As a Georgia DUI Lawyer, I will highlight what I consider the most important about DUI Checkpoints in Georgia. Checkpoints, also known as DUI Roadblocks, are typically higher in frequency during the holidays.
A DUI Checkpoint is best described as a police stop where local law enforcement set up on a roadway to stop vehicles to check for DUI drivers. Checkpoints are generally set up during times when drunk driving statistically is at its highest - for example, holidays.
Legal Requirements for Georgia DUI Checkpoints
There are, however, legal requirements that must be completed that make a DUI Checkpoint valid. These requirements include:
- The roadblock must be setup for a legitimate purpose. That means it cannot be just for general law enforcement purposed.
- The decision to implement the roadblock must be made by a police supervisor. Ordinary police officers cannot start their shift and simply decide to have their own roadblock. A supervisor must decide to have the roadblock and do it in a way meets the requirements of legitimacy listed above.
- Every vehicle must be stopped. They cannot selectively enforce the law or target any particular person, racial group, or sex.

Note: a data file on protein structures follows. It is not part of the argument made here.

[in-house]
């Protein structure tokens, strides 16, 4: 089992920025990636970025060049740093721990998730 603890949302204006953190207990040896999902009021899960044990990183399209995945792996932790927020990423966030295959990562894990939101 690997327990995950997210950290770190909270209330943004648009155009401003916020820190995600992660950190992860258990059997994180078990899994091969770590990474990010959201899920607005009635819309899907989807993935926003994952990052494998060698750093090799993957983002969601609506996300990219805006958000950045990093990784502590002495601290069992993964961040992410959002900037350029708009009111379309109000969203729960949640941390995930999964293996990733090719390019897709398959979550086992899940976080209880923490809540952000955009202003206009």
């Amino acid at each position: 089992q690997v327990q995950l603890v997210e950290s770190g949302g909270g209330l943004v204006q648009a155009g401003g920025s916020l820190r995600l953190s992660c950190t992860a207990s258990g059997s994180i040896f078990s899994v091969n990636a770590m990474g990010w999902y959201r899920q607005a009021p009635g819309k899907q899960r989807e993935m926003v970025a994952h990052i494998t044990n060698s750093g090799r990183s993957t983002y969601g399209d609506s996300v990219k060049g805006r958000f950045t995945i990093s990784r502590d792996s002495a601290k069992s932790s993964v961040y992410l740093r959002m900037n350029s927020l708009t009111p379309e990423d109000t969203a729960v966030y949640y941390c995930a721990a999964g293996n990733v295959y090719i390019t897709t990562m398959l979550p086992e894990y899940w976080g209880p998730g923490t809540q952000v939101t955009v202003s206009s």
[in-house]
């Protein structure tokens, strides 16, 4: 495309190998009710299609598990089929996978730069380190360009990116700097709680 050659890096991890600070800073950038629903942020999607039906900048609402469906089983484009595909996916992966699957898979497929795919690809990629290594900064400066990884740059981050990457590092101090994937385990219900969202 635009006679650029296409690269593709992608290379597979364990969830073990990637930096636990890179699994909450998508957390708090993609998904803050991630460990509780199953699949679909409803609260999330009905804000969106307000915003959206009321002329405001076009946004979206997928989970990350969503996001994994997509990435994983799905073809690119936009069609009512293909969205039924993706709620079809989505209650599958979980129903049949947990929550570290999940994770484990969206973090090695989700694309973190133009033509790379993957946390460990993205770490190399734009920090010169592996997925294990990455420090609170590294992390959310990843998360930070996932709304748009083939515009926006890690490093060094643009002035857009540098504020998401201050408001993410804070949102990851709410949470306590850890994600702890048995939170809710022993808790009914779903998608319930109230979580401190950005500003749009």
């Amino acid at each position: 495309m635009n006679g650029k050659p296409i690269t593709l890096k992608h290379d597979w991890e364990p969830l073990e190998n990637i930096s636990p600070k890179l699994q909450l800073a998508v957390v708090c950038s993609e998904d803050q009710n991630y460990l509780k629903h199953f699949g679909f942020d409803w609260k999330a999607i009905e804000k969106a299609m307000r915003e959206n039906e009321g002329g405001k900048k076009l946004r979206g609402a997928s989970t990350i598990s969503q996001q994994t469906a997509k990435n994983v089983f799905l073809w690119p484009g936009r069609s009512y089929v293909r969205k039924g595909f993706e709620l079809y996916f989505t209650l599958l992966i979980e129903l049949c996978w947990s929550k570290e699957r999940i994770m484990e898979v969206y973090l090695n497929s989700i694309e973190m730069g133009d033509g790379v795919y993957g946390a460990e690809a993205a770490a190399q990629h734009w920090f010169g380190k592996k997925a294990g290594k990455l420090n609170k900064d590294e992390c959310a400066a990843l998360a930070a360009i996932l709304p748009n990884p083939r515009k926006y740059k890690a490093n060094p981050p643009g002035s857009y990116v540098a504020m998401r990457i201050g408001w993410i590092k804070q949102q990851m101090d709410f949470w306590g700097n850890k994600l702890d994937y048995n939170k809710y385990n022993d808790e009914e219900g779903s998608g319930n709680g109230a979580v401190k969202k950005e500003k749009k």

- The roadblock must be well-identified and clearly marked. It must inform drivers where it is located and for what purpose.
- The officer that comes to your window must actually be trained in DUI Detection. The officer must be trained sufficiently to make the initial determination that the driver should be suspected of being DUI.
- The roadblock must not be randomly placed or a moving or roving roadblock.
- The roadblock cannot create an unreasonable burden on drivers and businesses.
If you or a loved one has been arrested for DUI in Georgia as the result of a Georgia DUI Roadblock, contact our offices today. If the arresting officers did not follow the above-listed requirements, then a Georgia DUI Attorney can possibly get the evidence suppressed. The suppression of the evidence can possibly lead to a complete dismissal of the DUI charge.
Contact us today.